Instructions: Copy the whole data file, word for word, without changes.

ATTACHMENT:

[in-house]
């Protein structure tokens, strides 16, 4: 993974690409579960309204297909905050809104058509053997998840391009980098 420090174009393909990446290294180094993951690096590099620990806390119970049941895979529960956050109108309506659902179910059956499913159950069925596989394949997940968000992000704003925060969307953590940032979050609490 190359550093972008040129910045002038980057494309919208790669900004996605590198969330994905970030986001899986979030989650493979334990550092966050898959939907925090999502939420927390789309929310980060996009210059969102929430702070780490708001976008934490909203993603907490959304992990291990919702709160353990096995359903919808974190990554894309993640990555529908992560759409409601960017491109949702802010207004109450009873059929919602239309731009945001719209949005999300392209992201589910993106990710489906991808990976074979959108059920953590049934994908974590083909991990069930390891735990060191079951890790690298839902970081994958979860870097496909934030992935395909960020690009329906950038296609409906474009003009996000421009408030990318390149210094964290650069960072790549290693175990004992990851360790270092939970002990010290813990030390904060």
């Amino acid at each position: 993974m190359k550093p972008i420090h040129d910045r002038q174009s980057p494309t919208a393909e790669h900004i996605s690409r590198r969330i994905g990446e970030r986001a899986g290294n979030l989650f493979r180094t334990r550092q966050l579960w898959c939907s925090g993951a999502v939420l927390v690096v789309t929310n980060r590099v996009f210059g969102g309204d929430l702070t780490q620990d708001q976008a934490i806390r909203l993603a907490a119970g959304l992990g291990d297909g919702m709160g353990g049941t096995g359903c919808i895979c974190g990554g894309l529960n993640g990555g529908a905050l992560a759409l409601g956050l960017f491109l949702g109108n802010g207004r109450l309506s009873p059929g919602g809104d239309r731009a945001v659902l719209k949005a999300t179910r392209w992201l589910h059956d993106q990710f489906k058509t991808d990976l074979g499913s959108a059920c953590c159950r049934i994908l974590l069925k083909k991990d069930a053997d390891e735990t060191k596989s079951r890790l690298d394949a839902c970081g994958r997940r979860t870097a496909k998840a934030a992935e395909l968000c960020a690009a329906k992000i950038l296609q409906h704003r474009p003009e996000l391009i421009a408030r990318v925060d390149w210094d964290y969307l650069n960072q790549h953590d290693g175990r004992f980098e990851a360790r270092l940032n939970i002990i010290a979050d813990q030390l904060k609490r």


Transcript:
[in-house]
């Protein structure tokens, strides 16, 4: 993974690409579960309204297909905050809104058509053997998840391009980098 420090174009393909990446290294180094993951690096590099620990806390119970049941895979529960956050109108309506659902179910059956499913159950069925596989394949997940968000992000704003925060969307953590940032979050609490 190359550093972008040129910045002038980057494309919208790669900004996605590198969330994905970030986001899986979030989650493979334990550092966050898959939907925090999502939420927390789309929310980060996009210059969102929430702070780490708001976008934490909203993603907490959304992990291990919702709160353990096995359903919808974190990554894309993640990555529908992560759409409601960017491109949702802010207004109450009873059929919602239309731009945001719209949005999300392209992201589910993106990710489906991808990976074979959108059920953590049934994908974590083909991990069930390891735990060191079951890790690298839902970081994958979860870097496909934030992935395909960020690009329906950038296609409906474009003009996000421009408030990318390149210094964290650069960072790549290693175990004992990851360790270092939970002990010290813990030390904060």
């Amino acid at each position: 993974m190359k550093p972008i420090h040129d910045r002038q174009s980057p494309t919208a393909e790669h900004i996605s690409r590198r969330i994905g990446e970030r986001a899986g290294n979030l989650f493979r180094t334990r550092q966050l579960w898959c939907s925090g993951a999502v939420l927390v690096v789309t929310n980060r590099v996009f210059g969102g309204d929430l702070t780490q620990d708001q976008a934490i806390r909203l993603a907490a119970g959304l992990g291990d297909g919702m709160g353990g049941t096995g359903c919808i895979c974190g990554g894309l529960n993640g990555g529908a905050l992560a759409l409601g956050l960017f491109l949702g109108n802010g207004r109450l309506s009873p059929g919602g809104d239309r731009a945001v659902l719209k949005a999300t179910r392209w992201l589910h059956d993106q990710f489906k058509t991808d990976l074979g499913s959108a059920c953590c159950r049934i994908l974590l069925k083909k991990d069930a053997d390891e735990t060191k596989s079951r890790l690298d394949a839902c970081g994958r997940r979860t870097a496909k998840a934030a992935e395909l968000c960020a690009a329906k992000i950038l296609q409906h704003r474009p003009e996000l391009i421009a408030r990318v925060d390149w210094d964290y969307l650069n960072q790549h953590d290693g175990r004992f980098e990851a360790r270092l940032n939970i002990i010290a979050d813990q030390l904060k609490r």